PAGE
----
Fixed-Line Service Gets a 21st Century Upgrade
This week, Google announced a fixed-line home phone service that runs on top of the company’s high-speed Google Fiber broadband service. By combining Internet access, TV and voice services, Google is entering triple-play territory. Google Fiber is still only available in nine US cities, but the service has been influential beyond its limited reach by setting an example for incumbent operators. Google plans to roll Fiber out to more markets.
Google Fiber was launched in 2012, and only in a few neighbourhoods in Kansas City. Google combined broadband and TV services over high-capacity fibre-optic lines running directly to subscribers’ homes at speeds of 1 Gbps. Now the company is moving deeper into the telecom market by offering its own bundled telephone service.
Google Fiber Phone provides Google Fiber subscribers with unlimited local and national calls for an extra $10 a month, which includes call waiting, caller ID and 911 support. All-you-can-eat voice is nothing revolutionary, but in many ways, Fiber Phone brings fixed-line voice calling into the 21st century by adding a smart series of features. Subscribers can use traditional fixed-line terminals, but also smart devices such as phones and tablets. Here, voice is an “over the top” service accessible anywhere in the world. Voicemail can be transcribed and sent as a text or e-mail.
In many ways, Fiber Phone is similar to Google’s own cloud-based Google Voice, a free Internet service that provides users with a phone number, voice mail and reasonably accurate message transcription. Google Fiber subscribers who already use Google Voice could find Fiber Phone redundant. However, Fiber Phone could appeal to customers who currently buy their Internet and TV service from Google Fiber, and still want traditional land-line services. Google is trying to make a dent in Middle America where its fibre service was introduced and where customers still use land lines, unlike other parts of the country where fixed-line use has shown signs of declining.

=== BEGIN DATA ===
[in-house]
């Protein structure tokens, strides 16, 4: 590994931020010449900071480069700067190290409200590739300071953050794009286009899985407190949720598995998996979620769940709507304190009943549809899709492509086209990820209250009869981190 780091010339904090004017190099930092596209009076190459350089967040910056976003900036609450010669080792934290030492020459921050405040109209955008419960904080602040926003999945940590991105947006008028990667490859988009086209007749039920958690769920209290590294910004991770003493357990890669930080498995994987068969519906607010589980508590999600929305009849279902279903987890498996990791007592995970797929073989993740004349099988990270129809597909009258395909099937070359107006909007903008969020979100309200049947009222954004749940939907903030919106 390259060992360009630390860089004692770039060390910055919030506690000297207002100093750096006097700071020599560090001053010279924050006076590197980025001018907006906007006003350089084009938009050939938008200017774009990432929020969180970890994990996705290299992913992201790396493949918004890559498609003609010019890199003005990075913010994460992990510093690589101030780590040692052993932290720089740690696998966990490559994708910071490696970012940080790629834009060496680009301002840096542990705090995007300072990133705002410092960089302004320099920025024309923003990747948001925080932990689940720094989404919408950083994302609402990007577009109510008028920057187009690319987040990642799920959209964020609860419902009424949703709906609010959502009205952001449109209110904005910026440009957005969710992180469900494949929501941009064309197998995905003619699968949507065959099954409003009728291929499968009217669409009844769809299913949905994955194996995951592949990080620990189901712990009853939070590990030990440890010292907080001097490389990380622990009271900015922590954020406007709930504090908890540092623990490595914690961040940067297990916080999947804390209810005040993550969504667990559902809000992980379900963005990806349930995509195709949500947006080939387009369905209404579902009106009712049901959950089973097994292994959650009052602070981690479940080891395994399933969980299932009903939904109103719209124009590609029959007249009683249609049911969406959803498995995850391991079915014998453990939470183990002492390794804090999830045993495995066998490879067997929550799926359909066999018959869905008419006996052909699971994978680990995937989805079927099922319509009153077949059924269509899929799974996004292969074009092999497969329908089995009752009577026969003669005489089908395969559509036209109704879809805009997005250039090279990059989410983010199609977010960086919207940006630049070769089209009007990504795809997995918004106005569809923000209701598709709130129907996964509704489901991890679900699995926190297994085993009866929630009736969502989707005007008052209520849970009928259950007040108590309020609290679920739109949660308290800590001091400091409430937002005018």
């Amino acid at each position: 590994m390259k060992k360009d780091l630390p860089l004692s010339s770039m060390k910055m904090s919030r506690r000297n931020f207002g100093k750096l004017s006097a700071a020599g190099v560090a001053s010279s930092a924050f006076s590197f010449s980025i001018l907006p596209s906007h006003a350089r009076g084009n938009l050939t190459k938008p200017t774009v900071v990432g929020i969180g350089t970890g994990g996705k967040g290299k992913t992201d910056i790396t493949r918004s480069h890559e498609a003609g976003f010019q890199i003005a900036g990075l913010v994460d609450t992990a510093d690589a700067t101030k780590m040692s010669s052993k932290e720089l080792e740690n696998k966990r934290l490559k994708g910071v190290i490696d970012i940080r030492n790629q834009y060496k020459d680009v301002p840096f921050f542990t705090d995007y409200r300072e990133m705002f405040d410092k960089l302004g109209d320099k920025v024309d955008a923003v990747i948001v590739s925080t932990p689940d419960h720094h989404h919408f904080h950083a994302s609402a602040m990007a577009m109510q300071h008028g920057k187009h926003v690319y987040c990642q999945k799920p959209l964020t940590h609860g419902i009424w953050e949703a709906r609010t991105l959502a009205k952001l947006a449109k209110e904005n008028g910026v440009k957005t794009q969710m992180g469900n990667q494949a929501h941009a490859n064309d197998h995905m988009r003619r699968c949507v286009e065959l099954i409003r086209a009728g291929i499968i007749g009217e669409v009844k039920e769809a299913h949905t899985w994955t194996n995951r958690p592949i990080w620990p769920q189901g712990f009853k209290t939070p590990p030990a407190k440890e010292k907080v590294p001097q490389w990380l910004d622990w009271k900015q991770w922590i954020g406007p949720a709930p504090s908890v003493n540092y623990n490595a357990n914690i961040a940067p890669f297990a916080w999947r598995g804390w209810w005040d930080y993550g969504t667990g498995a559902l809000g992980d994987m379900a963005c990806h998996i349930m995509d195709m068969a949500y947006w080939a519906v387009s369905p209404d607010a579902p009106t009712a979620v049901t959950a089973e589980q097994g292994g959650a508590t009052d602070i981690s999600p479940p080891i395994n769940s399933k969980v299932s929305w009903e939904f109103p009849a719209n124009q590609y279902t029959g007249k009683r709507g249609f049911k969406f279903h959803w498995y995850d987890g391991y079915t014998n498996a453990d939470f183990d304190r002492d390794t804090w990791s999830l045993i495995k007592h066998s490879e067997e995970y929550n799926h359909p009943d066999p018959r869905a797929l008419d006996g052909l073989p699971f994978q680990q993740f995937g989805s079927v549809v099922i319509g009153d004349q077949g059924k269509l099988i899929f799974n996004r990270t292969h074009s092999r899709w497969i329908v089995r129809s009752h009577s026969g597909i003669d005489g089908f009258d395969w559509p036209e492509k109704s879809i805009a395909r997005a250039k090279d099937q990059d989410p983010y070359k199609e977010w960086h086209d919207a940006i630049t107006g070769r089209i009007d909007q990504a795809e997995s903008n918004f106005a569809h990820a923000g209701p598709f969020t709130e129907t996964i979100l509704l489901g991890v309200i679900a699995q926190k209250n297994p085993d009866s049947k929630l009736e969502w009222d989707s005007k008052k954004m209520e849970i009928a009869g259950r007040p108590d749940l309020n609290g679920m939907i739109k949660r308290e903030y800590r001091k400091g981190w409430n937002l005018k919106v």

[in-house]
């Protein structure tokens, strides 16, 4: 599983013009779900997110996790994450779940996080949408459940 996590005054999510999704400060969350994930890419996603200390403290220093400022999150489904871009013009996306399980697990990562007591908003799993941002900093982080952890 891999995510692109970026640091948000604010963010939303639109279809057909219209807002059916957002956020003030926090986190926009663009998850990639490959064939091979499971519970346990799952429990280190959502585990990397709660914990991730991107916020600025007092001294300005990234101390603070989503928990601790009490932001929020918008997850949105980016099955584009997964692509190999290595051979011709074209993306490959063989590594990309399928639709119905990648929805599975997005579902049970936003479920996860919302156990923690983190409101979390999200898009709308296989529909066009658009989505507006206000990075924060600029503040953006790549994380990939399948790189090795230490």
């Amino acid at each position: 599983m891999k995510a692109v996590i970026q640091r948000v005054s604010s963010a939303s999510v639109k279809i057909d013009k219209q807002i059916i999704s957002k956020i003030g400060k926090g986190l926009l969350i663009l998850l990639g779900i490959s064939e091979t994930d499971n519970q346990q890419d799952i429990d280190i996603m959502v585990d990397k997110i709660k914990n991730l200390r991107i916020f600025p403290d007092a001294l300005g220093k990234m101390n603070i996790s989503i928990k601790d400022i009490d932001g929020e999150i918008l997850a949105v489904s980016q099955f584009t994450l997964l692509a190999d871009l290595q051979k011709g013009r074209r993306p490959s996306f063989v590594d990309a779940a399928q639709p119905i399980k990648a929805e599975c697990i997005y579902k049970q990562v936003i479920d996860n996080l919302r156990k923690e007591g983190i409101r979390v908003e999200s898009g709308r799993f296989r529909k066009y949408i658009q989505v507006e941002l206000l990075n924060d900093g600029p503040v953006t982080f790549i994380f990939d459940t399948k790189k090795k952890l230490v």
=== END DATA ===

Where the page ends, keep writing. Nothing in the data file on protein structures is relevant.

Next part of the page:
Google’s efforts to offer traditional phone services highlights the company’s moves to be more like traditional service providers as many existing telecom providers look to become a bit more like Google, connecting their content to the cloud. This new level of convergence is not only an attempt by Google to take some market share, but is also just as much an attempt to set an example for operators, which Google perceives as moving too slowly in the shift to the cloud.
Parallel to Google’s move into fibre services, it is also enhancing its mobile offering, Project Fi. In March 2016, the company removed its invitation-only requirement, opening it up to all US consumers. CCS Insight has predicted that Google will launch a mobile virtual network operator service in a leading European market. We believe its strategy is to push local providers to more rapidly deploy mobile networks that will drive use of Google’s own services such as search, maps and YouTube.
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